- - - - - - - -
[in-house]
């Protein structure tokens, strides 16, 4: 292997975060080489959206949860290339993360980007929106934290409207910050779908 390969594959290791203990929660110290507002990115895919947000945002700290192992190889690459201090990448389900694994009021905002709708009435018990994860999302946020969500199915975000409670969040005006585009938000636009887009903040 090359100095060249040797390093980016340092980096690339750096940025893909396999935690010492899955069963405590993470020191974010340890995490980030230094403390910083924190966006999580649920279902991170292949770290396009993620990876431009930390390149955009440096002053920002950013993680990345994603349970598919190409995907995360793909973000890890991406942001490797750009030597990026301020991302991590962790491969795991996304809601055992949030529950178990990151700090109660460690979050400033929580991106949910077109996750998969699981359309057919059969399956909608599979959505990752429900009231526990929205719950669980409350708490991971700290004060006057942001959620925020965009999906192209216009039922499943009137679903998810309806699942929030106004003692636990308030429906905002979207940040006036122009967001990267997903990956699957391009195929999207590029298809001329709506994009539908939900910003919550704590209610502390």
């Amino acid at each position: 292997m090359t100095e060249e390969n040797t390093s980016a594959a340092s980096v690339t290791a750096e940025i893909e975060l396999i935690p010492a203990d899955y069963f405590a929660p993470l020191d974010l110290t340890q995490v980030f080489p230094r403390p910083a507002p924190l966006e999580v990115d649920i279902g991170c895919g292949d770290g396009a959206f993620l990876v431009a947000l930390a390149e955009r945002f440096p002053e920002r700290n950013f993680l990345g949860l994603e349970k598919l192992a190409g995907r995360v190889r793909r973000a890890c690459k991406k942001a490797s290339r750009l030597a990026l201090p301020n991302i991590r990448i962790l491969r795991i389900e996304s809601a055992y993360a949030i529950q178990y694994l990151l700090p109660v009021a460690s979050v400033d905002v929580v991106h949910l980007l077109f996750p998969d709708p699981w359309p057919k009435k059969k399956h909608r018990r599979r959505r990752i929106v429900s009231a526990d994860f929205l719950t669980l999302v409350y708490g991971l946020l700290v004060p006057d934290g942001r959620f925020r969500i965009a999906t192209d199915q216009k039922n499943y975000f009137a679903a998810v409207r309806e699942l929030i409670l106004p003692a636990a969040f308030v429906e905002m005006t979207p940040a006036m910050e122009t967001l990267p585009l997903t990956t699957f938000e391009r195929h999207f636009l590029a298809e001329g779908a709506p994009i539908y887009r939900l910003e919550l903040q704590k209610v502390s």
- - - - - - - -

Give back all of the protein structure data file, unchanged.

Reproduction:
[in-house]
């Protein structure tokens, strides 16, 4: 292997975060080489959206949860290339993360980007929106934290409207910050779908 390969594959290791203990929660110290507002990115895919947000945002700290192992190889690459201090990448389900694994009021905002709708009435018990994860999302946020969500199915975000409670969040005006585009938000636009887009903040 090359100095060249040797390093980016340092980096690339750096940025893909396999935690010492899955069963405590993470020191974010340890995490980030230094403390910083924190966006999580649920279902991170292949770290396009993620990876431009930390390149955009440096002053920002950013993680990345994603349970598919190409995907995360793909973000890890991406942001490797750009030597990026301020991302991590962790491969795991996304809601055992949030529950178990990151700090109660460690979050400033929580991106949910077109996750998969699981359309057919059969399956909608599979959505990752429900009231526990929205719950669980409350708490991971700290004060006057942001959620925020965009999906192209216009039922499943009137679903998810309806699942929030106004003692636990308030429906905002979207940040006036122009967001990267997903990956699957391009195929999207590029298809001329709506994009539908939900910003919550704590209610502390």
């Amino acid at each position: 292997m090359t100095e060249e390969n040797t390093s980016a594959a340092s980096v690339t290791a750096e940025i893909e975060l396999i935690p010492a203990d899955y069963f405590a929660p993470l020191d974010l110290t340890q995490v980030f080489p230094r403390p910083a507002p924190l966006e999580v990115d649920i279902g991170c895919g292949d770290g396009a959206f993620l990876v431009a947000l930390a390149e955009r945002f440096p002053e920002r700290n950013f993680l990345g949860l994603e349970k598919l192992a190409g995907r995360v190889r793909r973000a890890c690459k991406k942001a490797s290339r750009l030597a990026l201090p301020n991302i991590r990448i962790l491969r795991i389900e996304s809601a055992y993360a949030i529950q178990y694994l990151l700090p109660v009021a460690s979050v400033d905002v929580v991106h949910l980007l077109f996750p998969d709708p699981w359309p057919k009435k059969k399956h909608r018990r599979r959505r990752i929106v429900s009231a526990d994860f929205l719950t669980l999302v409350y708490g991971l946020l700290v004060p006057d934290g942001r959620f925020r969500i965009a999906t192209d199915q216009k039922n499943y975000f009137a679903a998810v409207r309806e699942l929030i409670l106004p003692a636990a969040f308030v429906e905002m005006t979207p940040a006036m910050e122009t967001l990267p585009l997903t990956t699957f938000e391009r195929h999207f636009l590029a298809e001329g779908a709506p994009i539908y887009r939900l910003e919550l903040q704590k209610v502390s």